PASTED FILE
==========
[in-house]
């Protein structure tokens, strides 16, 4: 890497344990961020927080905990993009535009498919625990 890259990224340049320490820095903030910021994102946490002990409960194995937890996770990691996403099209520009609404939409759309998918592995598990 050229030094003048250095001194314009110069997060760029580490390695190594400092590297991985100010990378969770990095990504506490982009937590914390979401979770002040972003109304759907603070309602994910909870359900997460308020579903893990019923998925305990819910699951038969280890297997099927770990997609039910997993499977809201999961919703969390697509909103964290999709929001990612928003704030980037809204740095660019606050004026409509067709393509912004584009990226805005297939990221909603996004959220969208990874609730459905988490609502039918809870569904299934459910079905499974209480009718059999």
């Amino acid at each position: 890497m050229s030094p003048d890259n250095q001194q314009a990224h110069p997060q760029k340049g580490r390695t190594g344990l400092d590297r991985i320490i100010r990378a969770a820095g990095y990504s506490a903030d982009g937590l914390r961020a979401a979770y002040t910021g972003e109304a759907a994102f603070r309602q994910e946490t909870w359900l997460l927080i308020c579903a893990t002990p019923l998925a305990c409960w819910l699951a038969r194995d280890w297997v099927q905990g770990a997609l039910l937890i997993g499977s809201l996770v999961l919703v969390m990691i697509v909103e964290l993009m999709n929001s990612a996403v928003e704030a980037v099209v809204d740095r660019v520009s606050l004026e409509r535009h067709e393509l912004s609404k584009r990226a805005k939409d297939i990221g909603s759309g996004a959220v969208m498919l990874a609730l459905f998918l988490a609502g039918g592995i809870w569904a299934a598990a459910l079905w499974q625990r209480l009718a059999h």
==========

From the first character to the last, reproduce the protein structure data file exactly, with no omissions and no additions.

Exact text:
[in-house]
């Protein structure tokens, strides 16, 4: 890497344990961020927080905990993009535009498919625990 890259990224340049320490820095903030910021994102946490002990409960194995937890996770990691996403099209520009609404939409759309998918592995598990 050229030094003048250095001194314009110069997060760029580490390695190594400092590297991985100010990378969770990095990504506490982009937590914390979401979770002040972003109304759907603070309602994910909870359900997460308020579903893990019923998925305990819910699951038969280890297997099927770990997609039910997993499977809201999961919703969390697509909103964290999709929001990612928003704030980037809204740095660019606050004026409509067709393509912004584009990226805005297939990221909603996004959220969208990874609730459905988490609502039918809870569904299934459910079905499974209480009718059999």
């Amino acid at each position: 890497m050229s030094p003048d890259n250095q001194q314009a990224h110069p997060q760029k340049g580490r390695t190594g344990l400092d590297r991985i320490i100010r990378a969770a820095g990095y990504s506490a903030d982009g937590l914390r961020a979401a979770y002040t910021g972003e109304a759907a994102f603070r309602q994910e946490t909870w359900l997460l927080i308020c579903a893990t002990p019923l998925a305990c409960w819910l699951a038969r194995d280890w297997v099927q905990g770990a997609l039910l937890i997993g499977s809201l996770v999961l919703v969390m990691i697509v909103e964290l993009m999709n929001s990612a996403v928003e704030a980037v099209v809204d740095r660019v520009s606050l004026e409509r535009h067709e393509l912004s609404k584009r990226a805005k939409d297939i990221g909603s759309g996004a959220v969208m498919l990874a609730l459905f998918l988490a609502g039918g592995i809870w569904a299934a598990a459910l079905w499974q625990r209480l009718a059999h």